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Steven Pinker
Nick Cunard/Writer Pictures/AP
Steven Pinker

Science supremacists

Science | An aggressive scientism seeks to take charge of spheres well beyond science’s expertise

Issue: "Going it alone," Nov. 2, 2013

There’s a fight going on in the pages of The New Republic. Over the last couple of months, evolutionary psychologist Steven Pinker has been duking it out with Leon Wieseltier, literary editor of the magazine, over two great human endeavors:

In this corner: “Science,” with a string of obvious successes that directly benefit mankind, as well as ultimate weapons, like the atomic bomb, responsible for the death of millions.

And in that corner, “the Humanities,” once the cornerstone of the university system, now damaged by trendy social theories and political correctness, whose actual benefits to humanity are subtle.

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At a cursory glance, it would seem that the deck is stacked in favor of science. STEM degrees (majors in science, technology, engineering, and math) generally promise the highest salaries and greatest job security. And though public faith in science is not what it used to be, back in the days of eugenics and “better living through chemistry,” the erosion of objective truth has landed science in the default position for determining what is factual.

Nevertheless, Steven Pinker seems hurt. Scientists may be sitting pretty, but the discipline has been accused—unjustly, in his view—of taking too much on itself. Advocates for the humanities are writing journal pieces about “something called ‘scientism’” and insisting that science should know its place. To the contrary, Pinker says: science is “indispensable in all areas of human concern, including politics, the arts, and the search for meaning, purpose, and morality.”

All these areas established themselves long before the scientific revolution, a fact Pinker does not acknowledge. In his opening salvo, titled “Science Is Not Your Enemy,” his case that science is a trustworthy partner to the humanities is riddled with unproven assumptions. Such as:

1) Pinker explicitly rejects scientism, while demonstrating it. In my dictionary, the word is defined as “the theory that investigative methods used in the natural sciences should be applied to all forms of inquiry.” The scientific method succeeded so brilliantly because it knew its limits and focused on that which could be quantified. To imply that everything can be quantified is a gigantic non sequitur.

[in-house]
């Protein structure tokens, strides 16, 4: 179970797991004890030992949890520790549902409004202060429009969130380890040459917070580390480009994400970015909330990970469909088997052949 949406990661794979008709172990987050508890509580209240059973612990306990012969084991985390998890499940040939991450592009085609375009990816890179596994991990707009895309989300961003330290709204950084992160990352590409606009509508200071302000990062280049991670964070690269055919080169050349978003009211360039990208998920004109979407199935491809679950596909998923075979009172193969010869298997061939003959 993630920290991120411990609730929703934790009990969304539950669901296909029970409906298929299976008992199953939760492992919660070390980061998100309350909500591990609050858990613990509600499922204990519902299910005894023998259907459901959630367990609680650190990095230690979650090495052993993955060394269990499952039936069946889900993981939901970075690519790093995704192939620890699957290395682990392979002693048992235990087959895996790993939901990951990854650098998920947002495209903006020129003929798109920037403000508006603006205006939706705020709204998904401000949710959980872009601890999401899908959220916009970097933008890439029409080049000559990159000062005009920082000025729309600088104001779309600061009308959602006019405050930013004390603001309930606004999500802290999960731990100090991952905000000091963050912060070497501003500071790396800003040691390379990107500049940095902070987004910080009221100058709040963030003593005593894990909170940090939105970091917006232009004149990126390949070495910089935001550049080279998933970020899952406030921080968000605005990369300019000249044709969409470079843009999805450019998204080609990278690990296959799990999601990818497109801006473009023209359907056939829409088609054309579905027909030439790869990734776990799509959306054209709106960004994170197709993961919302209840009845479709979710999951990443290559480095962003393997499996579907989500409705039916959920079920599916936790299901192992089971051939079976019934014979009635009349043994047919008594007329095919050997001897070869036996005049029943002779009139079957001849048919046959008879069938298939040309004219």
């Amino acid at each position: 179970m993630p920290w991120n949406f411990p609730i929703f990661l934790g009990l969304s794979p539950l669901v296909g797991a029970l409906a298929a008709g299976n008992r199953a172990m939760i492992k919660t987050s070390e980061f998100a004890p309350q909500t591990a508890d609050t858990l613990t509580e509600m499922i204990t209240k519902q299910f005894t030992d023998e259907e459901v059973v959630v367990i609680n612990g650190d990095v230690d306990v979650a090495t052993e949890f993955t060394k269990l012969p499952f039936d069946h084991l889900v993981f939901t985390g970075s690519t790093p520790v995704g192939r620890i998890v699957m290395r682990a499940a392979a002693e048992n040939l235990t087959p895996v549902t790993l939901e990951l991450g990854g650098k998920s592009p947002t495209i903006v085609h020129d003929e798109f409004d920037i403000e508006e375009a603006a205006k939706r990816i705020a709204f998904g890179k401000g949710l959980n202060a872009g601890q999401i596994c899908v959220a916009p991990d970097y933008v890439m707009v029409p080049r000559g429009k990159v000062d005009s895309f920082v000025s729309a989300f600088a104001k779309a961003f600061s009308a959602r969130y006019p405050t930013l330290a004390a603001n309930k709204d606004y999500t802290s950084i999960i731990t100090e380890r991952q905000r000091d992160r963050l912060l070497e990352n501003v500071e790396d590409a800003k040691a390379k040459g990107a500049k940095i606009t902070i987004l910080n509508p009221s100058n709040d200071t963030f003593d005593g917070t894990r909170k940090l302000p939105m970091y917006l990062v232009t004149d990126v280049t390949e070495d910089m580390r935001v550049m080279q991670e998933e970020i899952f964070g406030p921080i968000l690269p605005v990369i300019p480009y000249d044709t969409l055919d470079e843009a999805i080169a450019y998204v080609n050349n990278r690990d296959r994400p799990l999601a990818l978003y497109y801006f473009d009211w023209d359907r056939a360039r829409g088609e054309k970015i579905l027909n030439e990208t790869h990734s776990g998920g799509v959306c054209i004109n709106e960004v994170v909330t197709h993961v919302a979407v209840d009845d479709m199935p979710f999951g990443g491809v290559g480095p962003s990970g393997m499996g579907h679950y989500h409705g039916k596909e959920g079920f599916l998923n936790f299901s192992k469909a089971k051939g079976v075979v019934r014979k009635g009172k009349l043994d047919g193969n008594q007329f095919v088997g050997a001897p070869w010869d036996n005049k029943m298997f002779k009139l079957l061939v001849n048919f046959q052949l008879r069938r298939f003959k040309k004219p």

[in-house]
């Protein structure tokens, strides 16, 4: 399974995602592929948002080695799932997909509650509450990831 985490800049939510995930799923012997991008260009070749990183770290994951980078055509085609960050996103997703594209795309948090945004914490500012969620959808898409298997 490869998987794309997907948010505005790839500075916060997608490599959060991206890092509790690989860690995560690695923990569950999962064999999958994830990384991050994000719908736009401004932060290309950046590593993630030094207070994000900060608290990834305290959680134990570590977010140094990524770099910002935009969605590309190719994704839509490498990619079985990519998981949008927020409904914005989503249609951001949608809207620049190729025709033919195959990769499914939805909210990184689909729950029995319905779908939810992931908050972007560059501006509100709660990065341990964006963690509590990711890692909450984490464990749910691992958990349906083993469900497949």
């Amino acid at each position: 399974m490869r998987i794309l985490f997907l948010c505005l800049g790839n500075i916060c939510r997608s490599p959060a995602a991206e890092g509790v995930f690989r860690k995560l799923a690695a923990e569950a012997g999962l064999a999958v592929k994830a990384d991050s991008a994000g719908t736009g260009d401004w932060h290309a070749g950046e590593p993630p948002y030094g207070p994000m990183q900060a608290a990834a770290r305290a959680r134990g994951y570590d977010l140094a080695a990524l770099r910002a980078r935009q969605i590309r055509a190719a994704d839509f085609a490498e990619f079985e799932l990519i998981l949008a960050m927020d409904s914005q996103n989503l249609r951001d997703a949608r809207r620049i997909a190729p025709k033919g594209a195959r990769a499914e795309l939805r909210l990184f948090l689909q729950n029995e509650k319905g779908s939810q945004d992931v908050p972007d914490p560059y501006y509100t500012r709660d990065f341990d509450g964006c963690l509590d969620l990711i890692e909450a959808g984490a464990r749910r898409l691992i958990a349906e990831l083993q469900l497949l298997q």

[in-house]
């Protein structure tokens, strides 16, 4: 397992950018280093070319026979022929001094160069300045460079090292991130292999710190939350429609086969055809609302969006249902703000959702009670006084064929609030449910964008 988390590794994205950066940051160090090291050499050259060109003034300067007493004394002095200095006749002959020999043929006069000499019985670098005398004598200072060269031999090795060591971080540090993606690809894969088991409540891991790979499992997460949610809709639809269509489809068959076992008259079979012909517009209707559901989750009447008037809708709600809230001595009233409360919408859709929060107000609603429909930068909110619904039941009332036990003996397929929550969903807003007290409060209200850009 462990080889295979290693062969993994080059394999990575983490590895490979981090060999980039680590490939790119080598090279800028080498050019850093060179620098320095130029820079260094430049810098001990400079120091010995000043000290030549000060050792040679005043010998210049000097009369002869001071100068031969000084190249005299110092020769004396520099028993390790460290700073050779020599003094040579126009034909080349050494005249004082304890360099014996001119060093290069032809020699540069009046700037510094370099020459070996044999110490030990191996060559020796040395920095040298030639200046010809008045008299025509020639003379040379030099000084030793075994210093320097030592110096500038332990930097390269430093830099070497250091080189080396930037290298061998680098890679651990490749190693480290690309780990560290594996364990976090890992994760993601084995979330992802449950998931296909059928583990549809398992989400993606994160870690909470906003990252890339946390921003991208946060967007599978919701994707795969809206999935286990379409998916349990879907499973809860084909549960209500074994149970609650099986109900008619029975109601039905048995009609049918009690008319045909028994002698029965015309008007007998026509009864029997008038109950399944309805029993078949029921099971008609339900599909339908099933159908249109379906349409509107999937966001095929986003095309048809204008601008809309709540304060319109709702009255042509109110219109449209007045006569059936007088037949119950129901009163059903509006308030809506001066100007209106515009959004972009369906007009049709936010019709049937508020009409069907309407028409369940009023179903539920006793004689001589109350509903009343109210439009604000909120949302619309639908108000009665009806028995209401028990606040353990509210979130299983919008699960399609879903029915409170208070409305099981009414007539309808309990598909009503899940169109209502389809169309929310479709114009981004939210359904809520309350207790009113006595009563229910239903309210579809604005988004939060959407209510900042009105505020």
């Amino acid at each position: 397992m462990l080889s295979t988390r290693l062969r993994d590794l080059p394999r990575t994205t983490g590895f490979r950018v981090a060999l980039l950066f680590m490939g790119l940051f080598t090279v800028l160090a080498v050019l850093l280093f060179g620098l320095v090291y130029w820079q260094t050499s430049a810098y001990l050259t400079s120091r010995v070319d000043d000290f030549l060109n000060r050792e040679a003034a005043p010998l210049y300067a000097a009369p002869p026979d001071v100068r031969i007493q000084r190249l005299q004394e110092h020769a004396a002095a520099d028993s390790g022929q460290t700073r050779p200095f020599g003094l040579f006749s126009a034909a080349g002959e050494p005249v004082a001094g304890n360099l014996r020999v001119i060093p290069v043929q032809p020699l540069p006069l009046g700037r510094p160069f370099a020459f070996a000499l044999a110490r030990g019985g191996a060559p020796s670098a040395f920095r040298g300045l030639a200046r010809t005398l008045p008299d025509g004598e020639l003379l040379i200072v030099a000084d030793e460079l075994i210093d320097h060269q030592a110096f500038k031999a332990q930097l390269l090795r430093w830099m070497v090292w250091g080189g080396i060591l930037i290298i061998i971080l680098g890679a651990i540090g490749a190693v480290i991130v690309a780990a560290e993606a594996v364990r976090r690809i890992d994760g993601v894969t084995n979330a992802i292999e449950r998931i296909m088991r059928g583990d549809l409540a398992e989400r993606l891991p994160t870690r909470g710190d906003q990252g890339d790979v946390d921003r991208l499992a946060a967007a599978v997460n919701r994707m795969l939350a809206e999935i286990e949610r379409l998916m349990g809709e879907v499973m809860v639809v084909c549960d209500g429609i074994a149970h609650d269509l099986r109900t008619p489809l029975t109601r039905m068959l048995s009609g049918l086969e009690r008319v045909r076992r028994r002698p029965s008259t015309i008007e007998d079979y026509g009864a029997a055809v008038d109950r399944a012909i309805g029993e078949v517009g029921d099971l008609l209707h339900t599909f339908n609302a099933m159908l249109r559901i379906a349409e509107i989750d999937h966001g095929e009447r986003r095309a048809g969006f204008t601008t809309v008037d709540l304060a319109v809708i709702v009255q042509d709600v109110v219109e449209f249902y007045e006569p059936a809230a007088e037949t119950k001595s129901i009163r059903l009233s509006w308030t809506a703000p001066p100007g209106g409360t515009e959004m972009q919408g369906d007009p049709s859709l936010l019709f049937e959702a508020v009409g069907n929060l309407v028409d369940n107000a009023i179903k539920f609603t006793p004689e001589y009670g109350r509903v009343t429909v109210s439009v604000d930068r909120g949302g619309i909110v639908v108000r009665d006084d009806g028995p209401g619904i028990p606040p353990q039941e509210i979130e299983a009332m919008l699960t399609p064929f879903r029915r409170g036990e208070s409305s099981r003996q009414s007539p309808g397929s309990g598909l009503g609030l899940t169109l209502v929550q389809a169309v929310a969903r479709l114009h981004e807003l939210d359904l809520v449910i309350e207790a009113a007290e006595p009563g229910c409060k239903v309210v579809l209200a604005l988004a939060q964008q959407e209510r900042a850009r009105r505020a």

2) He carelessly dismisses other forms of knowledge—faith, revelation, experience—as “generators of error.” Science, he admits, may be subject to error but self-corrects in time, while all other ways of knowing never escape their human biases.

3) Similarly, he rejects any nonscientific examinations into morality and meaning. “The moral worldview of any scientifically literate person—one who is not blinkered by fundamentalism—requires a radical break from religious conceptions of meaning and value.”

4) He uses criteria to judge the effects of religious belief (witch hunts, inquisitions, persecution of heretics) that he refuses to apply to the effects of scientific atheism (eugenics, social Darwinism, totalitarianism—also persecution of intelligent-design heretics).

The implication, of elephant-in-the-room magnitude, is that Pinker is not merely asking to be admitted to the humanities table—he’s demanding the chairman’s seat. In a long, breathtaking paragraph, he asserts “We know” a number of facts we actually don’t know, but only assume if the God hypothesis has been proven false. Which it hasn’t. Theism and atheism are both assumptions that cannot be proved scientifically, because the necessary evidence lies outside science. No matter: To Pinker, empirical knowledge trumps all other forms of knowledge. Neurology, he implies, holds the key to finally understanding the human “soul”—even though there’s no such thing.

He offers no moral justification for science involving itself in art, history, philosophy, et al., except that “humanity must take responsibility for itself” in order to “maximize the flourishing of humans and other sentient beings.” For this grand, if vague, task science can provide the answers and settle disagreements about methodology. Cognitive psychology, linguistics, behavioral genetics, and data mining offer the humanities a way to take apart the machine and understand better how it works.

But understanding how doesn’t explain why, and once the machine is thoroughly dismantled, science can’t put it back together. Politically and socially, this spells disaster. Spiritually, it is death.

Janie B. Cheaney
Janie B. Cheaney

Janie lives in Missouri, is a columnist for WORLD, writes novels for young adults, and is the author of the Wordsmith creative writing series. She also reviews books at Follow Janie on Twitter @jbcheaney.


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